Travelers are paying the price for the surge in the number of deer. In 2001, the state recorded 31,586 deer-car collisions, about 17 percent more than in 2000. Insurance officials said the crashes caused about $63.2 million in damage.

The deer are raiding the food sources and nesting grounds of smaller animals, including birds, chipmunks and squirrels, while their own numbers go unchecked.


Hamilton County officials are "just trying to lower the population as best they can," said Dan Frevert, a wildlife supervisor with the Ohio Department of Natural Resources. "The population has continued to grow unchecked. We have to rely on hunting to provide some kind of natural population control. Otherwise, we're relying on automobiles, which is not a good situation."

Although some animal rights activists have criticized the hunts, Cincinnati's Society for the Prevention of Cruelty to Animals (SPCA), Cincinnati Nature Center, and other organizations have said shooting is the most efficient, humane way to reduce herds.

At dusk Thursday, park rangers gathered at Shawnee to secure the park and make sure all patrons were gone. Then they began prowling its 1,100 acres in three vehicles. Two trucks were equipped for picking up dead deer, and another had a special platform for shooters.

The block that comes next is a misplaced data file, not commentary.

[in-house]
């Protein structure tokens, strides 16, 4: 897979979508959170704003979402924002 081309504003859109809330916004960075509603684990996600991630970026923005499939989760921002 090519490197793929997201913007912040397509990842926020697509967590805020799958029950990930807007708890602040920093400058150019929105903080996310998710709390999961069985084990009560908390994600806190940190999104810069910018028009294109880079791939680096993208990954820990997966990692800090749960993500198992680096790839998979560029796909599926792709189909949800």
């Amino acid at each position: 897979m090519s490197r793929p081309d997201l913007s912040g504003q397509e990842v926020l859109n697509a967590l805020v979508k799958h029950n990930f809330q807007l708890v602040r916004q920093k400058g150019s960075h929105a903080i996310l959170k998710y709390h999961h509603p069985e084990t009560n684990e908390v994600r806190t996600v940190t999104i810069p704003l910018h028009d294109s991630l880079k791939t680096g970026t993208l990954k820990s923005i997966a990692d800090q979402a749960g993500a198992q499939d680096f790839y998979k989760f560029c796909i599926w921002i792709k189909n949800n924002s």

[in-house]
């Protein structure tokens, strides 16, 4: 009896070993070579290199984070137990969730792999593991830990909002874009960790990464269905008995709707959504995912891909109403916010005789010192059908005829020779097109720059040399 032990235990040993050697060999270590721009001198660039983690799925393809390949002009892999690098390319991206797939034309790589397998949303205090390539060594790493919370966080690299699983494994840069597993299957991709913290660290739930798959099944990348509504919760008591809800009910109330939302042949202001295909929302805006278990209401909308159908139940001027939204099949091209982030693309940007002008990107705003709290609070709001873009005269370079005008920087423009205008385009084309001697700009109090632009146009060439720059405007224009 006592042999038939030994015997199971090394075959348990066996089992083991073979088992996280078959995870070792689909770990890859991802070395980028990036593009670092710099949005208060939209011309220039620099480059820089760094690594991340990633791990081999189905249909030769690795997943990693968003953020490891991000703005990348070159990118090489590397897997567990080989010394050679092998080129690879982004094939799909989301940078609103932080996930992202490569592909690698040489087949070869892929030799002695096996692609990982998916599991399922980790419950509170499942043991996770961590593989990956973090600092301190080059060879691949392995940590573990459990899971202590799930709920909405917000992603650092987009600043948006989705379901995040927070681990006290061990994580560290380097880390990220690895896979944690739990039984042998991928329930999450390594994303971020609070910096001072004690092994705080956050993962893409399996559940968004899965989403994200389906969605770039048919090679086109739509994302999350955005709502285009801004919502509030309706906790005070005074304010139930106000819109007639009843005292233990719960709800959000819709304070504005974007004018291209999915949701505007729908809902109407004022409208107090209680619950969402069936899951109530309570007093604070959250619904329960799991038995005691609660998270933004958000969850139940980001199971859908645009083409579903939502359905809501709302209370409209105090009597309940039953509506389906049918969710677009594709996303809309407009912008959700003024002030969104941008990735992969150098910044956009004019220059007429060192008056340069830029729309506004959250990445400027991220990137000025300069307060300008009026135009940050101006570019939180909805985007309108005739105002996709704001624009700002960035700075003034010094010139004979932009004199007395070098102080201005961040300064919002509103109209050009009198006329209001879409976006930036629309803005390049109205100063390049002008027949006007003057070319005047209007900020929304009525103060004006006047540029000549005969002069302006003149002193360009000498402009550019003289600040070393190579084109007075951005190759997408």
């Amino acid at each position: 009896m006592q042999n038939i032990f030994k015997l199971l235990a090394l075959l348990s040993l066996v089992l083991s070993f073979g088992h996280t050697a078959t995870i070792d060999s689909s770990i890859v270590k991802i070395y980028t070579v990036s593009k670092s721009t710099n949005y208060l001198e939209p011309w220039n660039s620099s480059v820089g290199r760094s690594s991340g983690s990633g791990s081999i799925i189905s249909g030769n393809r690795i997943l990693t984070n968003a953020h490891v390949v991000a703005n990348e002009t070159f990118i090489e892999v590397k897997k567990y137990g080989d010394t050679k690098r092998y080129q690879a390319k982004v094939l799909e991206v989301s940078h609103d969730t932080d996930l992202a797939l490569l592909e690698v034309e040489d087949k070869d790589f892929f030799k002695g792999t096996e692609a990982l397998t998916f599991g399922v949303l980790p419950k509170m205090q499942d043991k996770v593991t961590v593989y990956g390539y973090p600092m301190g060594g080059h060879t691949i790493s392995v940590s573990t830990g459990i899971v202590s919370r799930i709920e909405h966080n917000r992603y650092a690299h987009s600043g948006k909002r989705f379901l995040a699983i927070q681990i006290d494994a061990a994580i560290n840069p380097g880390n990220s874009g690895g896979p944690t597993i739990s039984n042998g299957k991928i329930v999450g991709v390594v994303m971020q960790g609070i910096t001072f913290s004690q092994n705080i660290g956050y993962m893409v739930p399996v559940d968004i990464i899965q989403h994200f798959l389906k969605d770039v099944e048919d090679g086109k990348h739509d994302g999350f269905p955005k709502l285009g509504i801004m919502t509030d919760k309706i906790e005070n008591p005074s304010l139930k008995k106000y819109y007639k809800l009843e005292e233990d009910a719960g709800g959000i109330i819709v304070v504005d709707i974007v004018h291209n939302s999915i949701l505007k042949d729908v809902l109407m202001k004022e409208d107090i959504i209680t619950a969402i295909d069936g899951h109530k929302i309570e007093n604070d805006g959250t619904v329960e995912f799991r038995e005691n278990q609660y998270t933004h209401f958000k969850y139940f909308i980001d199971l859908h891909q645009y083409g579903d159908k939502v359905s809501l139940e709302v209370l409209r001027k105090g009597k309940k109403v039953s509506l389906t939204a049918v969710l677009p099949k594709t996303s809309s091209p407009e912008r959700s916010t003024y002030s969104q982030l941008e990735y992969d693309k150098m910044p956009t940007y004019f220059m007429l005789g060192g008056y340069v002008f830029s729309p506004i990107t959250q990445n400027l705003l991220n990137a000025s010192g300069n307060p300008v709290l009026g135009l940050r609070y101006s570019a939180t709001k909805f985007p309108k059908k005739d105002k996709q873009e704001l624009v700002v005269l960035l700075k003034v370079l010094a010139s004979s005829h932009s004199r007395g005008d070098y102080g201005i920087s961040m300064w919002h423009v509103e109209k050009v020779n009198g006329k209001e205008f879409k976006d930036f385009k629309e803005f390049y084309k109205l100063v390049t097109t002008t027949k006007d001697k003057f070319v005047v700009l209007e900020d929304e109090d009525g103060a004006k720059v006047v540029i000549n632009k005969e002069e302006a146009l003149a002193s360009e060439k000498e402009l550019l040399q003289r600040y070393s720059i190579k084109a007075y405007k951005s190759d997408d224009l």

A ranger used a .243-caliber rifle while the truck roamed from one baited area to the next. Does were the preferred targets.

"It's a slow process," Mr. Klein said. "You have to be really patient."

During future hunts, rangers hope to kill more deer in less time. It's all a matter of learning more about deer activity, especially during moon phases.

The rangers will not shoot at more than three deer at a time.

They don't want the spooked deer to escape and then avoid their vehicles.

"We could take 20 in a third of that time, but you want to do it right," said Sgt. Mark Brooksbank, a senior firearms instructor.

"You don't want to educate other deer."

The ranger noted that there is little joy in getting the perfect shot.

"It's a job. It's not a recreational activity," he said. "You want to make sure it's done safely."


                    
Those that have never known fear, have never known ME.
 
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Bamg-ESP
12 Post subject:   PostPosted: Nov 27, 2007 - 12:54 PM

DO I YOU TURN OUT TO BE VERY DIFFICULT TO BRING DOWN AN ALIVE DEFENSELESS BEING, DEVOID OF THE CRUELTY OF BEING A HUMAN BEING?????
I ASK THIS BECAUSE ALONE I HAVE OPENED FIRE AGAINST HUMAN BEINGS, AND THE TRUTH IS THAT I ME TURN OUT TO BE VERY DIFFICULT..... I KNOW THEY WERE MOVING VERY MUCH AND ALSO THEY WERE SHOOTING

¡¡¡SANGRE y HONOR...FUEGO y VALOR ¡¡¡¡

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Imagen 08001.JPG


 
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Bamg-ESP
12 Post subject:   PostPosted: Nov 29, 2007 - 09:43 AM

Ey, that is not worth, has been an unequal struggle, at a distinct disadvantage .... One of the animals (deer) have horns smaller than the other